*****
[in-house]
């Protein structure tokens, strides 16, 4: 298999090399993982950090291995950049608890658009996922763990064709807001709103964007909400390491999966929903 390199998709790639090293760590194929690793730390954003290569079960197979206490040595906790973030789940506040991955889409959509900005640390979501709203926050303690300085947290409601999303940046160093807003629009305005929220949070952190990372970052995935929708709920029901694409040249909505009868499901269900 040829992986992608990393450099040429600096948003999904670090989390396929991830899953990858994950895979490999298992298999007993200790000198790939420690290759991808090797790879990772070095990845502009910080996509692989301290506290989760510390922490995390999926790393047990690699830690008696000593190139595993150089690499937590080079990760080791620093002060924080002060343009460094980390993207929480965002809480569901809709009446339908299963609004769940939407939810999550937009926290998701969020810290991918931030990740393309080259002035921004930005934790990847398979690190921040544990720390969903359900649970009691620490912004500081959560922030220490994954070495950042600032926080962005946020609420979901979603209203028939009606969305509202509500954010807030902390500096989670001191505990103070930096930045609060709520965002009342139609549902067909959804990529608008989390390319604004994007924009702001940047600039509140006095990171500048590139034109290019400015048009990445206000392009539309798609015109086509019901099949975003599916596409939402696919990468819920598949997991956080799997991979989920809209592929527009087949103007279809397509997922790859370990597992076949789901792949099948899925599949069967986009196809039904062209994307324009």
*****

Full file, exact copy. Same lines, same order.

[in-house]
């Protein structure tokens, strides 16, 4: 298999090399993982950090291995950049608890658009996922763990064709807001709103964007909400390491999966929903 390199998709790639090293760590194929690793730390954003290569079960197979206490040595906790973030789940506040991955889409959509900005640390979501709203926050303690300085947290409601999303940046160093807003629009305005929220949070952190990372970052995935929708709920029901694409040249909505009868499901269900 040829992986992608990393450099040429600096948003999904670090989390396929991830899953990858994950895979490999298992298999007993200790000198790939420690290759991808090797790879990772070095990845502009910080996509692989301290506290989760510390922490995390999926790393047990690699830690008696000593190139595993150089690499937590080079990760080791620093002060924080002060343009460094980390993207929480965002809480569901809709009446339908299963609004769940939407939810999550937009926290998701969020810290991918931030990740393309080259002035921004930005934790990847398979690190921040544990720390969903359900649970009691620490912004500081959560922030220490994954070495950042600032926080962005946020609420979901979603209203028939009606969305509202509500954010807030902390500096989670001191505990103070930096930045609060709520965002009342139609549902067909959804990529608008989390390319604004994007924009702001940047600039509140006095990171500048590139034109290019400015048009990445206000392009539309798609015109086509019901099949975003599916596409939402696919990468819920598949997991956080799997991979989920809209592929527009087949103007279809397509997922790859370990597992076949789901792949099948899925599949069967986009196809039904062209994307324009």